I finished filling out five visa applications online for our trip to Kenya this November and checked it off my list. We don’t normally travel overseas during the school year with our kids, but we have our first graduation of two residents at Mercy House, an important board meeting, a certificate ceremony for these new entrepreneurs and a wedding we wouldn’t miss for anything–all in the same week.
The papers were on the kitchen counter, awaiting a money order and updated passport photos when I heard about the terror attack in Nairobi. I quickly emailed Maureen to check on her and her family. I knew the attack wasn’t too close to the organization’s residential home, but I had visited Nairobi’s best mall in April to troubleshoot the phone I’d brought for Maureen.
I watched the news on my phone, read tweets, followed the events very closely, those visa applications burning a hot hole in my heart as fear began to set in. I’m afraid of a lot of things. My husband, who knows me so well, told me to stop after I’d read what this could mean longterm for Kenya.
He said, “Have you ever wanted to go to NYC?” He knew my answer before he asked. It’s on my list.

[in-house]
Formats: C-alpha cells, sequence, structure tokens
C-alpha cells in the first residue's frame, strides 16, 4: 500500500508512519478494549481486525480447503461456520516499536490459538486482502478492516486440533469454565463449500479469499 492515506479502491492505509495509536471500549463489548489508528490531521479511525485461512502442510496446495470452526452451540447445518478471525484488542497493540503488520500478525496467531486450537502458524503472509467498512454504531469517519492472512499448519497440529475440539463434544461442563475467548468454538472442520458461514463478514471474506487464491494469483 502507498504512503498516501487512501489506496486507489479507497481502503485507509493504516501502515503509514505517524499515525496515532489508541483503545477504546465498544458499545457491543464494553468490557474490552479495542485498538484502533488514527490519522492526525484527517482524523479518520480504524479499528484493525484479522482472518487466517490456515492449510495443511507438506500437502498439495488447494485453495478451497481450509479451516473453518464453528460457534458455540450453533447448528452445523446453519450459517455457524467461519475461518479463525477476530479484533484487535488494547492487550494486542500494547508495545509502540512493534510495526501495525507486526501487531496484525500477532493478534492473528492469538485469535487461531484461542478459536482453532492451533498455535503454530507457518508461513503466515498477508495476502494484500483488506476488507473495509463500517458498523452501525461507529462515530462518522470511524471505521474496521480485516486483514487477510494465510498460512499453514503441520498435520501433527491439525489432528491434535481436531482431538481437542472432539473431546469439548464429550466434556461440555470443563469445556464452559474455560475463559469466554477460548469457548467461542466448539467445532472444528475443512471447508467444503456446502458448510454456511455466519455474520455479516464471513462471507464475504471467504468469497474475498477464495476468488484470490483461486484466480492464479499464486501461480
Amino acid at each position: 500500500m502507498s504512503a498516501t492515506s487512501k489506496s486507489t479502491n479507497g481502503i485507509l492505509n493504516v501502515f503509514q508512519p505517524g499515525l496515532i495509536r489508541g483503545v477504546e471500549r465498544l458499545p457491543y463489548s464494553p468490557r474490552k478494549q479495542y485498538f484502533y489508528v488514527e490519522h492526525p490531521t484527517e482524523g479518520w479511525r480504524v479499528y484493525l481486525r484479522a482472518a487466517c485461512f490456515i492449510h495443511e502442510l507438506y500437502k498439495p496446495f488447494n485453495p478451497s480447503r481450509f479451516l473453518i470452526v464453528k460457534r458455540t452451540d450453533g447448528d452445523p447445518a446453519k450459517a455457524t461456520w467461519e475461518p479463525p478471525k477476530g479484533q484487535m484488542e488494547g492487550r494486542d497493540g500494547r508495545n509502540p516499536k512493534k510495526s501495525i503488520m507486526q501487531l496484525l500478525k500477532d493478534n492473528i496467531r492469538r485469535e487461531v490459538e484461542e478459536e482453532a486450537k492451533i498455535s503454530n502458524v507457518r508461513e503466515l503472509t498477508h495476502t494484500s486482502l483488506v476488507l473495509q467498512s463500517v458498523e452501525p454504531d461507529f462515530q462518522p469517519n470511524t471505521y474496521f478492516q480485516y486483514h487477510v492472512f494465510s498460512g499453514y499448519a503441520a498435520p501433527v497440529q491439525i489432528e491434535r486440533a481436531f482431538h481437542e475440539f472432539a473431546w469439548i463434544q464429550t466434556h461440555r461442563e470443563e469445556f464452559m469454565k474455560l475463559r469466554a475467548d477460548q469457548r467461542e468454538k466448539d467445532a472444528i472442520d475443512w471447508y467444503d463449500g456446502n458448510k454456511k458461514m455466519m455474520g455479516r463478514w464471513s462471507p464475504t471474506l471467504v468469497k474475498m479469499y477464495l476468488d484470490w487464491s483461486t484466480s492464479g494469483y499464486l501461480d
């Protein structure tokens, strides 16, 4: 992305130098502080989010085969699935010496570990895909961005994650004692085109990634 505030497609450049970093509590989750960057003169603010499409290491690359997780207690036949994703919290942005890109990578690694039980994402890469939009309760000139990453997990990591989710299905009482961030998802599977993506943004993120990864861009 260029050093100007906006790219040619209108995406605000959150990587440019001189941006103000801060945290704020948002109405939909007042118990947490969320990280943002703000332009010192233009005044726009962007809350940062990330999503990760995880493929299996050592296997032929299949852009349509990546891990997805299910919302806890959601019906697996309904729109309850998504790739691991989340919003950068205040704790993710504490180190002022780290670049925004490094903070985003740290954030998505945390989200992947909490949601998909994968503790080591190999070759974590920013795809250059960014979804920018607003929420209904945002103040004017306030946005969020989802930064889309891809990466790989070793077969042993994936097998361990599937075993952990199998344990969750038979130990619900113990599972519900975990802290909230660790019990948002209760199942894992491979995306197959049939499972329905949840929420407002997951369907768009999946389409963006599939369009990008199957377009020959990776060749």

“3000 people died in terrorist attacks, Kristen. Terror is everywhere. It’s here, too,” he said.
As the hostage situation worsened, we couldn’t keep the news from our kids any longer and they asked a lot of questions. It was one of those surreal conversations you don’t want to have as a parent. There are a lot of things that scare me: my teenager’s room, traveling overseas by myself and raising my kids in an age where terrorists target innocent people.
We live in a world filled with death, violence, disease and terror and it is steadily getting worse.
It scares me.
But I will not let fear dictate what I do and I will not raise my children to be afraid of evil.
“You might think we are being reckless. I think we are in far greater danger of being safe in our modern Christianity. We do not bow at the alter of safety. This is what it means to follow Jesus, to cling to Him in the face of danger,” David Platt.
Because I’m much more afraid of letting fear determine how I live.
While our world talks about war, our government plans to shut down and terrorists hijack shopping malls, we live scared.
We believe God is greater than the evil in this world.
We believe God orders our steps and has a plan.
We believe God had predetermined when we will live and die.
We believe Jesus is coming back.
The visa applications are still on my counter because the risk of our government shutdown threatens to put our passports in limbo. But we won’t let that stop us from our yes. We are living scared and that’s better than living safe.